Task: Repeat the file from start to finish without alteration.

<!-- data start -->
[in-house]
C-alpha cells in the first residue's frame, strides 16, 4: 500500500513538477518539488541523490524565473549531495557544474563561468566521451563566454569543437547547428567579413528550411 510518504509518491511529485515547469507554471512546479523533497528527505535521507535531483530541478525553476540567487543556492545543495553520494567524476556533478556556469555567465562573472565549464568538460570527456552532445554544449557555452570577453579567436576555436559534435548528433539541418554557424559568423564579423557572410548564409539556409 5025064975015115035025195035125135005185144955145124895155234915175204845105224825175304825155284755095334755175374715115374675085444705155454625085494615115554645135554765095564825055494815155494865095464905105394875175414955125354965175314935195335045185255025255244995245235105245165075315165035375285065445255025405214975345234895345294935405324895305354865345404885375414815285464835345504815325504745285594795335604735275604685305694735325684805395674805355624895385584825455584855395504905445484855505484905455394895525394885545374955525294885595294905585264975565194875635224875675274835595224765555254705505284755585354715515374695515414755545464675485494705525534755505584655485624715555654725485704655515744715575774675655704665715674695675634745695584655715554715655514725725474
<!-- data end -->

[in-house]
C-alpha cells in the first residue's frame, strides 16, 4: 500500500513538477518539488541523490524565473549531495557544474563561468566521451563566454569543437547547428567579413528550411 510518504509518491511529485515547469507554471512546479523533497528527505535521507535531483530541478525553476540567487543556492545543495553520494567524476556533478556556469555567465562573472565549464568538460570527456552532445554544449557555452570577453579567436576555436559534435548528433539541418554557424559568423564579423557572410548564409539556409 5025064975015115035025195035125135005185144955145124895155234915175204845105224825175304825155284755095334755175374715115374675085444705155454625085494615115554645135554765095564825055494815155494865095464905105394875175414955125354965175314935195335045185255025255244995245235105245165075315165035375285065445255025405214975345234895345294935405324895305354865345404885375414815285464835345504815325504745285594795335604735275604685305694735325684805395674805355624895385584825455584855395504905445484855505484905455394895525394885545374955525294885595294905585264975565194875635224875675274835595224765555254705505284755585354715515374695515414755545464675485494705525534755505584655485624715555654725485704655515744715575774675655704665715674695675634745695584655715554715655514725725474